Incorporated 1913 as Shawnee Motor Supply
Five Shawnee businessmen rented a building on Main Street of Shawnee in 1913 with a vision of selling repair parts and supplies for all of the steam engines that were rapidly replacing farm laborers. Little did they know that Henry Ford had just begun to mass produce a vehicle that would change the world of personal transportation.
Dust Bowl, Depression & War
This picture of the SMS staff on Feb. 2, 1929. We all know what began just 4 months later. The stock market began collapsing, dropping over 80%. 3 out of every 10 workers lost their jobs. This was compounded in Oklahoma by an historic drought that lasted for most of a decade. Then the War to End All Wars. SMS, like all businesses that survived, lost a great deal of business and let go a large number of employees.
A Major Decline
The late fifties saw the company begin to decline. Every little town had at least one parts store. The original owners were gone and the new owners didn't invest in the newer ways of supplying parts. This downward spiral lasted more than a decade. A young new owner bought it in 1968, started focusing on body shop business, and began turning it around.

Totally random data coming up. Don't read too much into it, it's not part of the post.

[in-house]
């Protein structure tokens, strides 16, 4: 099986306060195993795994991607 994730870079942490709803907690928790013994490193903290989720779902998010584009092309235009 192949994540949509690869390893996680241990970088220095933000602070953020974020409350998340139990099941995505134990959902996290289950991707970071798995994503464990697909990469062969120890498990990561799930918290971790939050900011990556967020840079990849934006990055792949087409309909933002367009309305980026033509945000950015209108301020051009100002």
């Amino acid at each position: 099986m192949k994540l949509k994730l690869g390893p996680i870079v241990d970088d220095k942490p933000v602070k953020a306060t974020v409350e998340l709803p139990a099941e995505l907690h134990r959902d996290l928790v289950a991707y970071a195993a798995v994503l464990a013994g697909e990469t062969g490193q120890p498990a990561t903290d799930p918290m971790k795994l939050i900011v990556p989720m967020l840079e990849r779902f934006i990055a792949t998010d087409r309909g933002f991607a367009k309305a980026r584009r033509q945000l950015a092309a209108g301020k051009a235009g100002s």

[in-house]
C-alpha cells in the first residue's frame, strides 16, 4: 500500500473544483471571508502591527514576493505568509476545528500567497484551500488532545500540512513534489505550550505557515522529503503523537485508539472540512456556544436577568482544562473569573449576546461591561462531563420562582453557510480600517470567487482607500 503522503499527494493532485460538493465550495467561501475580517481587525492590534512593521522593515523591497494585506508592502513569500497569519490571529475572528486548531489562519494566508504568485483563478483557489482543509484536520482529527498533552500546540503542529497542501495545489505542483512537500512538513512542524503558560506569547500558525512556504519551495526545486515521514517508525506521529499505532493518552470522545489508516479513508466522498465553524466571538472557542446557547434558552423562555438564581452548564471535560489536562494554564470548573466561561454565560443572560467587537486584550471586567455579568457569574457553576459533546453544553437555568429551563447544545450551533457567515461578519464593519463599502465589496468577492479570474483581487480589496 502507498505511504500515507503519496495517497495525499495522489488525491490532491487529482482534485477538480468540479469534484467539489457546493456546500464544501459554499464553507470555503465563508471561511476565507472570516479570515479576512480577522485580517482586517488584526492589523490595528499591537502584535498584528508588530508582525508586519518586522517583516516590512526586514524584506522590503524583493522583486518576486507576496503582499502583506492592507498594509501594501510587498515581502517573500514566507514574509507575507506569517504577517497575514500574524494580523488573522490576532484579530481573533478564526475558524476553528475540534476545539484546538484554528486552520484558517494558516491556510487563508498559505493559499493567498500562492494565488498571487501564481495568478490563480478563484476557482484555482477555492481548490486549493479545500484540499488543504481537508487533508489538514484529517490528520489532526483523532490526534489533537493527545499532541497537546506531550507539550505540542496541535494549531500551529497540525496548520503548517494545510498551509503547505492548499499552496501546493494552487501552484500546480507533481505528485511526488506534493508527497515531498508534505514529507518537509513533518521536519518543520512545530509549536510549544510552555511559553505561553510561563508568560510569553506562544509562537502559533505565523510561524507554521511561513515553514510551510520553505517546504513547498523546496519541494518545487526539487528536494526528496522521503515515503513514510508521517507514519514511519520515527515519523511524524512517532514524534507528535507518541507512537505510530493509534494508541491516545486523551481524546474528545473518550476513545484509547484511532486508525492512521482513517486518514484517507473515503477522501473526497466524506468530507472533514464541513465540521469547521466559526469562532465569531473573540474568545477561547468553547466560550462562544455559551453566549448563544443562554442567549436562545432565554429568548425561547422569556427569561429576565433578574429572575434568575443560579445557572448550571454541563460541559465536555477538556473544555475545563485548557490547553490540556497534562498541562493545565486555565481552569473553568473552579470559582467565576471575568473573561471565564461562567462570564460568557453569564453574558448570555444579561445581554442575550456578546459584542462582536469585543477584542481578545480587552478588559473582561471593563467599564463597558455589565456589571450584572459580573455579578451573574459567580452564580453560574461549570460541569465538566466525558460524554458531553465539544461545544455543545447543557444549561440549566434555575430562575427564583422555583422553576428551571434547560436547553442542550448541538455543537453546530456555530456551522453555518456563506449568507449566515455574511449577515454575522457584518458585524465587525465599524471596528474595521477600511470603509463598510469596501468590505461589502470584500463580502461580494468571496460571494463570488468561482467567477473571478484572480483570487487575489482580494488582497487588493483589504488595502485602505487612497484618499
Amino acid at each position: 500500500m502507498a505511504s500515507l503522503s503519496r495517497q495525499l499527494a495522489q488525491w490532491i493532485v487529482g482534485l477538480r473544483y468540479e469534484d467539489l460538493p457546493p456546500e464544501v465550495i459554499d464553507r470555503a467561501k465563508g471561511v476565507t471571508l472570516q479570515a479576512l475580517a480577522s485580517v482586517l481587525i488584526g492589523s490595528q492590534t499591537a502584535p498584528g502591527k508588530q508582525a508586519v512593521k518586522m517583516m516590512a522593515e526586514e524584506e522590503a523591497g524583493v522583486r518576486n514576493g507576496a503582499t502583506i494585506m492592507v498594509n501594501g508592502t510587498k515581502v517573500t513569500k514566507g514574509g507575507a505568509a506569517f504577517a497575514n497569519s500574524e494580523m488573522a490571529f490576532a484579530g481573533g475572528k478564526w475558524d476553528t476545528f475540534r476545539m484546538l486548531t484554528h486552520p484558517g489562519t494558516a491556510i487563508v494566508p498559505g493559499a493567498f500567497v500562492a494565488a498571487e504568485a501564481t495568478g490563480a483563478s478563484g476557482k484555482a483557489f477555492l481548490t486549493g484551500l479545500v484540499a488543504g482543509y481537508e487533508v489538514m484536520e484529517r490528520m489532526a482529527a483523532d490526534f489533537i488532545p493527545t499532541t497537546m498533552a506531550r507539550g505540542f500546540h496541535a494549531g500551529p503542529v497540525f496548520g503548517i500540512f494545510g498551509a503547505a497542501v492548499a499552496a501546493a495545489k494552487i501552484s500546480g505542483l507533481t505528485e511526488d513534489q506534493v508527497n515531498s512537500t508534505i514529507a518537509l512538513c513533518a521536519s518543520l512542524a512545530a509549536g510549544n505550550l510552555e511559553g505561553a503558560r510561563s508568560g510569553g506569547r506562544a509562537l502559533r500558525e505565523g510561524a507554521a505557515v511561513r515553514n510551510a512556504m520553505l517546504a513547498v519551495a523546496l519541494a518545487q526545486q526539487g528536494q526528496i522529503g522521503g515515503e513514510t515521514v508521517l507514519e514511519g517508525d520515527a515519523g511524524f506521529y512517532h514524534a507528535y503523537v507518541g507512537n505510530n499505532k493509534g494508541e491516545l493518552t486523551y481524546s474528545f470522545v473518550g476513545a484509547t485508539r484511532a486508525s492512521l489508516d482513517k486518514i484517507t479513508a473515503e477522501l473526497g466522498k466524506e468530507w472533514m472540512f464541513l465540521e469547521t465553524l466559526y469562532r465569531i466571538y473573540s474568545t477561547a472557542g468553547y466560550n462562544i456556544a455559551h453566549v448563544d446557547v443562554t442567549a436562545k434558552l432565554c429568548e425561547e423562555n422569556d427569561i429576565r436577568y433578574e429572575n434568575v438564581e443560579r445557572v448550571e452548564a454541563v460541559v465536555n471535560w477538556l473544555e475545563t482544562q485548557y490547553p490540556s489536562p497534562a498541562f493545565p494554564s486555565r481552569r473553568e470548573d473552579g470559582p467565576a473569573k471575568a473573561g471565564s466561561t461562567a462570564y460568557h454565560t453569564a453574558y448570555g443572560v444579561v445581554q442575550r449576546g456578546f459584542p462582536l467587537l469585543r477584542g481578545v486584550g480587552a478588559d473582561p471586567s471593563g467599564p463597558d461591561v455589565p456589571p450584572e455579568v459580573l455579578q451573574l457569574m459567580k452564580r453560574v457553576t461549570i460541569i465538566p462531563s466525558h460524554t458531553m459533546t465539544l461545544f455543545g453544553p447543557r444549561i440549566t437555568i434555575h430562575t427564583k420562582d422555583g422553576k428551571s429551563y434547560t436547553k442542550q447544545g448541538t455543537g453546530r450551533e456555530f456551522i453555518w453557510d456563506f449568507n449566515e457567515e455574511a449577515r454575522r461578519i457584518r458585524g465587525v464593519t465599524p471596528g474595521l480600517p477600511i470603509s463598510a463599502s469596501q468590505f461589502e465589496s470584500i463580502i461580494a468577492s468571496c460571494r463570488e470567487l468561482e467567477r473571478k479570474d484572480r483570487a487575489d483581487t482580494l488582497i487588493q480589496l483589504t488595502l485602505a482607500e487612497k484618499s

Past Oklahoma Car Companies
W.R. Lantz Mfg. 1910's & 1920's
Ford Motor Company 1915 - 1931
Oklahoma Automobile Mfg 1915 - 1934
Midland Motor Car 1917 - 1918
Geronimo Motor Co. 1917 - 1920
Tulsa Automobile Co. 1918 - 1920
Wichita Motor Car 1918 - 1922
The automobile business went wild. The number of car makers and repairers grew rapidly. SMS took advantage of this growth by using other advancing technology. They began producing sales catalogs in bulk, and hiring salesmen in various towns around the state and putting telephones in their homes so they could communicate rapidly.
After World War II, the automobile industry became mainstream. The number of cars produced grew 400%. Repairers became professionals. Some of those repairers were starting to repaint cars in the back stall. In 1939, SMS started supplying DuPont's Duco Lacquer and the products to support it. In the early 50's, they added a branch in Tulsa and bought a railroad-side warehouse in Shawnee to offload all of the bulk items they were selling.
Successful New Direction
In 1968, Frank Scroggins bought what could only be described as a failing business. He chose to focus less on the parts business and more on the paint business. When Rick & Cindy bought it in 1996, they disposed of the remaining parts, expanded the paint options and changed the name to represent their complete market focus. Shawnee Paint is now the biggest independent paint supplier in Oklahoma for their industry.